Less Wrong is a community blog devoted to refining the art of human rationality. Please visit our About page for more information.

lessdazed comments on The Level Above Mine - Less Wrong

44 Post author: Eliezer_Yudkowsky 26 September 2008 09:18AM

You are viewing a comment permalink. View the original post to see all comments and the full post content.

Comments (387)

Sort By: Old

You are viewing a single comment's thread. Show more comments above.

Comment author: lessdazed 08 August 2011 01:27:07PM 0 points [-]

Non-math geniuses who grok and advocate for unpopular reductionism are in one sense greater than mere superheroes who know the math.

Comment author: [deleted] 08 August 2011 02:33:44PM *  -1 points [-]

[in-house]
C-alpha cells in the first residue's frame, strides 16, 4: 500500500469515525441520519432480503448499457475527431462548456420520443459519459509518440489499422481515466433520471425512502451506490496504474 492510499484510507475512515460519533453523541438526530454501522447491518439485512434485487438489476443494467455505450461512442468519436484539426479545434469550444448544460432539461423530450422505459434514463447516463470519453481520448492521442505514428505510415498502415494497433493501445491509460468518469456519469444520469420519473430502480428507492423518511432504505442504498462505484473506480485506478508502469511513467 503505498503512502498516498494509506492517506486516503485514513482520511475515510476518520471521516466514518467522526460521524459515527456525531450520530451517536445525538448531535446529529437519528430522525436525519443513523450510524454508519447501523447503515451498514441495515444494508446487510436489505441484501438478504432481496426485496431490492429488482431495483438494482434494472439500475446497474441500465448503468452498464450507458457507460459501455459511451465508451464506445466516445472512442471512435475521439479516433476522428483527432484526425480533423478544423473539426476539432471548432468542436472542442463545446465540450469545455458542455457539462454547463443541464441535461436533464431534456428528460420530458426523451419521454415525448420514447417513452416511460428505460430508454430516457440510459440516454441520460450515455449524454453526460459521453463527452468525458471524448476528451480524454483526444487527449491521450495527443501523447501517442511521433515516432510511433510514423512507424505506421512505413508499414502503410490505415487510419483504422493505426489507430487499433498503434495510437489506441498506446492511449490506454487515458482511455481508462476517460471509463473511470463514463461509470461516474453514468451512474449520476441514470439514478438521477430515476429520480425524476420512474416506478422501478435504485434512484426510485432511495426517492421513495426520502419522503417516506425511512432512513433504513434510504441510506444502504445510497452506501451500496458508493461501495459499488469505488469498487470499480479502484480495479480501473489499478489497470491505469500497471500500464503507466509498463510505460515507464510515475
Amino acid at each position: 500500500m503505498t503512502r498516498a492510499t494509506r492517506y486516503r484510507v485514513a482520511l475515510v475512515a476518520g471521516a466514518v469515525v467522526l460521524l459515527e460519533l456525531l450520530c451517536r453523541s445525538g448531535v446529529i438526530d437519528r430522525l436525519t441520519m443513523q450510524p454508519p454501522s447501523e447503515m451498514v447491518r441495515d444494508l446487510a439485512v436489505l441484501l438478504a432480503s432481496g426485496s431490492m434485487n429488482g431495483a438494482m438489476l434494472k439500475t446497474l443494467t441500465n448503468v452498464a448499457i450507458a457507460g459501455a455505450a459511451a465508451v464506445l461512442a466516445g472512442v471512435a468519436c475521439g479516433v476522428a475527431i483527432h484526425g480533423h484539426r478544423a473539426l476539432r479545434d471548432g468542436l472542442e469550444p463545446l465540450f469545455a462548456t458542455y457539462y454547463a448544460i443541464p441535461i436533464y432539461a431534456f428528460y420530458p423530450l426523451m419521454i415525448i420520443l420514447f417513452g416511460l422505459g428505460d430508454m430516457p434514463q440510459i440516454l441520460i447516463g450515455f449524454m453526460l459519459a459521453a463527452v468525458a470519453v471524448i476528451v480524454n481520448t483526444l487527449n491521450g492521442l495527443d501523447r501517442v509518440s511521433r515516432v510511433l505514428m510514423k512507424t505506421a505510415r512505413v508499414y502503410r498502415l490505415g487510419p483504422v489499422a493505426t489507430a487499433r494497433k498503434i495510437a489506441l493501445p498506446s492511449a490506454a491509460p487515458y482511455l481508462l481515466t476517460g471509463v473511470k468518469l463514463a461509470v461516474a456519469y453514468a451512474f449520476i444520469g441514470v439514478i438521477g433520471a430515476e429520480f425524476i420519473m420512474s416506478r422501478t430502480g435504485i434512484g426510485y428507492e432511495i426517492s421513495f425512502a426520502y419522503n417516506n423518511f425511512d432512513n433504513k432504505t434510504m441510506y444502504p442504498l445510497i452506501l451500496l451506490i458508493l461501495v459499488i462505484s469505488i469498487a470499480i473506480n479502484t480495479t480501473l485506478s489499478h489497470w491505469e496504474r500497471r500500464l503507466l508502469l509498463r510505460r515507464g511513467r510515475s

In another sense, non-math geniuses advocating for reductionism are no better than the anti-vaccine lobby.

Comment author: Luke_A_Somers 13 November 2011 09:21:16AM 4 points [-]

What sense is that?

Comment author: JohnWittle 17 March 2013 04:01:49PM 1 point [-]

The sense in which they did not come about their beliefs based on starting with sane priors which did not presuppose reductionism, and then update on evidence until they independently discovered reductionism.

I disagree with the grandparent, however: I believe that (most) non-math-geniuses advocating for reductionism are more akin to Einstein believing in General Relativity before any novel predictions had been verified: recognizing the absurdity of all other proposed hypotheses is another way of coming about the correct beliefs.

Comment author: whowhowho 17 March 2013 04:41:29PM 0 points [-]